The New Lufthansa First-Class Suite Is Ridiculous

The German carrier just debuted images of a new cabin, which will include — among other things — floor-to-ceiling walls and sliding doors.

Renderings of Lufthansa's new business class, first-row suite
Renderings of Lufthansa's new business class, first-row suite

Late last week, German carrier Lufthansa announced a new product generation — “Allegris” — which is set to include new experiences in all classes…but none more so than first class.

“For the very first time in the company’s history, the Lufthansa First Class is receiving spacious suites that offer nearly ceiling-high walls that can be closed for privacy. The seat, which is almost one meter wide, can be converted into a large, comfortable bed,” the carrier announced in a release. “All seats and beds are positioned in the direction of flight, without exception. In addition to many other storage options, there is a large, personal wardrobe in every suite. Passengers inhabiting this new First Class can even remain in their suite as they prepare for sleep and change into Lufthansa First Class pajamas.”

Safe to say the suites are nothing if not lavish. Featuring higher walls and sliding doors that close completely, they also have 27-inch monitors and a “large dining table” option, so passengers traveling together can sit across from each other as they would in a restaurant. The renderings? Crazy. It’s unclear how much fare will cost but, based on those alone, we’d be willing to bet a pretty penny.

But economy passengers fear not — the carrier plans to throw you a (relatively sizable) bone, too. Back in 2021, Lufthansa introduced the “Sleeper Row” in economy on long haul flights, which effectively allowed passengers in the first few rows to recline further back. As part of Allegris, the carrier will integrate “Sleeper Row 2.0” — which will involve “fold[ing] up a leg rest and utiliz[ing] the additional mattress on offer, for rest and relaxation on a reclining surface that is 40% larger compared to the original ‘Sleeper’s Row.’”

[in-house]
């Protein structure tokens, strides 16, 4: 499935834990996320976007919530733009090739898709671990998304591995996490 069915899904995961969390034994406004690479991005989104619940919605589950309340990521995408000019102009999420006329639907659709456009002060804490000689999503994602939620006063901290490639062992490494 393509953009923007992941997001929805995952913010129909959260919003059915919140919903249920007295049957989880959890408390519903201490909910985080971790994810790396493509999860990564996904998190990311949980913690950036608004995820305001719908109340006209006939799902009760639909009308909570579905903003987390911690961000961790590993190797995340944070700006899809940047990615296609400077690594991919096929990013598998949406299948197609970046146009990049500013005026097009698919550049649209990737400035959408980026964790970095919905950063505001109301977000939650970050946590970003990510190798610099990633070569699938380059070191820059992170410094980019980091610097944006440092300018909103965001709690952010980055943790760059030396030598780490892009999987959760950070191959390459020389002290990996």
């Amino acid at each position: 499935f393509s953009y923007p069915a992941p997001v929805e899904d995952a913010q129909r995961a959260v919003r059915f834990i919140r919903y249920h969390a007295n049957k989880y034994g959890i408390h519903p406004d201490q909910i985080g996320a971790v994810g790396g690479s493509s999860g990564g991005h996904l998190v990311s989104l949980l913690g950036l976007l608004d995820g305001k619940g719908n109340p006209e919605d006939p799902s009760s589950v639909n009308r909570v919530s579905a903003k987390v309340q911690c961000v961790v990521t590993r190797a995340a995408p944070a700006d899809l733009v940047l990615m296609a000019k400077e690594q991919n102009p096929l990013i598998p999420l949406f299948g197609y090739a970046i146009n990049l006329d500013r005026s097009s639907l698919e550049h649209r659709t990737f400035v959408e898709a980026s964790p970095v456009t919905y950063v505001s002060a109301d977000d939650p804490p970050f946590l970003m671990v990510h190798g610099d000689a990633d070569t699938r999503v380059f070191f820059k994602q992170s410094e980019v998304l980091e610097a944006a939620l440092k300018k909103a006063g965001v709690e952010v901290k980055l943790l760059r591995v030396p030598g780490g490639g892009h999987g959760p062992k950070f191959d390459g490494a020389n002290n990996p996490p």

The concepts are said to debut in 2023, though the company plans to inject — by the Lufthansa Group’s own estimate — a total of somewhere in the vicinity of 2.5 billion euros into product and service by 2025.

This comes on the heels of Air New Zealand announcing earlier this year its plans to install sleep pods on some of its Boeing 787 Dreamliners, which would allow economy passengers access to a fully flat bed sleeping experience for what the airline is claiming to be the first time ever. Both are testaments to the notion that, more than ever, airlines are focusing their efforts on the customer experience, particularly where long haul flights are involved.

That said, the effort is hardly unanimous. In fact, one airline passenger advocacy group called has been lobbying for the creation of minimum seat dimensions on U.S. aircrafts since 2015. Despite the legislation, and being given ample time to establish a standard, the issue has gone largely unaddressed by the FAA (save for a few studies). Further, airplane bathrooms have been shrinking for the better part of the last decade. According to a 2018 report from The Washington Post, on many of the newer planes flown by American, Delta and United airlines, the bathrooms in coach are just 24 inches wide. That’s almost 10 inches smaller than many older aircrafts — and not exactly ADA-friendly.

Of course, the Lufthansa and Air New Zealand comparison to American and Delta is hardly apples-to-apples, but are decently sized lavatories and minimum seat dimensions across the industry too much to ask for? If we can have convertible seat-to-beds, surely we can have that much — and not just on long haul flights. Though, if there is a silver lining to be gleaned here, it’s this: there are airlines (frontrunners, if you will) making huge strides where in-flight comfort is concerned. For passengers that can afford it, that is. And also not in the U.S.


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